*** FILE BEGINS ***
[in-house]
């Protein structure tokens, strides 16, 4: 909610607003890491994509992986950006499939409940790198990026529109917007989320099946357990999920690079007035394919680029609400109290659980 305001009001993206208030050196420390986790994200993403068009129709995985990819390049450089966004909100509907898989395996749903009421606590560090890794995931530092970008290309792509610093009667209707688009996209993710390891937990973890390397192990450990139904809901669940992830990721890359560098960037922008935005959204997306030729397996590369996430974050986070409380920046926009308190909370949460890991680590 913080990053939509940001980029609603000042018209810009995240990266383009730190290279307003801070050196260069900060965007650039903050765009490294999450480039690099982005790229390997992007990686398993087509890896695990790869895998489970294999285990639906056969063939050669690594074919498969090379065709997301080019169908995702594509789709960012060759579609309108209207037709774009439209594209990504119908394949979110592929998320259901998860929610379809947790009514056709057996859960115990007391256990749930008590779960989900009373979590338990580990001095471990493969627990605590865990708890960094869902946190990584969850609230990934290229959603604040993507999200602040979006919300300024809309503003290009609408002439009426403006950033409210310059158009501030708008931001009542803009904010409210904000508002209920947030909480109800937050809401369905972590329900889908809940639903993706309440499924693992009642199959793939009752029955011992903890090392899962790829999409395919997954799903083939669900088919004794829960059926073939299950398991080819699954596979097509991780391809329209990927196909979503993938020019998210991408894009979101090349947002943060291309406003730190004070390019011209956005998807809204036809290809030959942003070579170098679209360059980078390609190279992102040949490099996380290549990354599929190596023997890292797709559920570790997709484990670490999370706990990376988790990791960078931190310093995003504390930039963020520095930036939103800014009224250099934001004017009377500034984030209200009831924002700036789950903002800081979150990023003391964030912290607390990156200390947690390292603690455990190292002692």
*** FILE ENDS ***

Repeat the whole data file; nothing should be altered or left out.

[in-house]
């Protein structure tokens, strides 16, 4: 909610607003890491994509992986950006499939409940790198990026529109917007989320099946357990999920690079007035394919680029609400109290659980 305001009001993206208030050196420390986790994200993403068009129709995985990819390049450089966004909100509907898989395996749903009421606590560090890794995931530092970008290309792509610093009667209707688009996209993710390891937990973890390397192990450990139904809901669940992830990721890359560098960037922008935005959204997306030729397996590369996430974050986070409380920046926009308190909370949460890991680590 913080990053939509940001980029609603000042018209810009995240990266383009730190290279307003801070050196260069900060965007650039903050765009490294999450480039690099982005790229390997992007990686398993087509890896695990790869895998489970294999285990639906056969063939050669690594074919498969090379065709997301080019169908995702594509789709960012060759579609309108209207037709774009439209594209990504119908394949979110592929998320259901998860929610379809947790009514056709057996859960115990007391256990749930008590779960989900009373979590338990580990001095471990493969627990605590865990708890960094869902946190990584969850609230990934290229959603604040993507999200602040979006919300300024809309503003290009609408002439009426403006950033409210310059158009501030708008931001009542803009904010409210904000508002209920947030909480109800937050809401369905972590329900889908809940639903993706309440499924693992009642199959793939009752029955011992903890090392899962790829999409395919997954799903083939669900088919004794829960059926073939299950398991080819699954596979097509991780391809329209990927196909979503993938020019998210991408894009979101090349947002943060291309406003730190004070390019011209956005998807809204036809290809030959942003070579170098679209360059980078390609190279992102040949490099996380290549990354599929190596023997890292797709559920570790997709484990670490999370706990990376988790990791960078931190310093995003504390930039963020520095930036939103800014009224250099934001004017009377500034984030209200009831924002700036789950903002800081979150990023003391964030912290607390990156200390947690390292603690455990190292002692």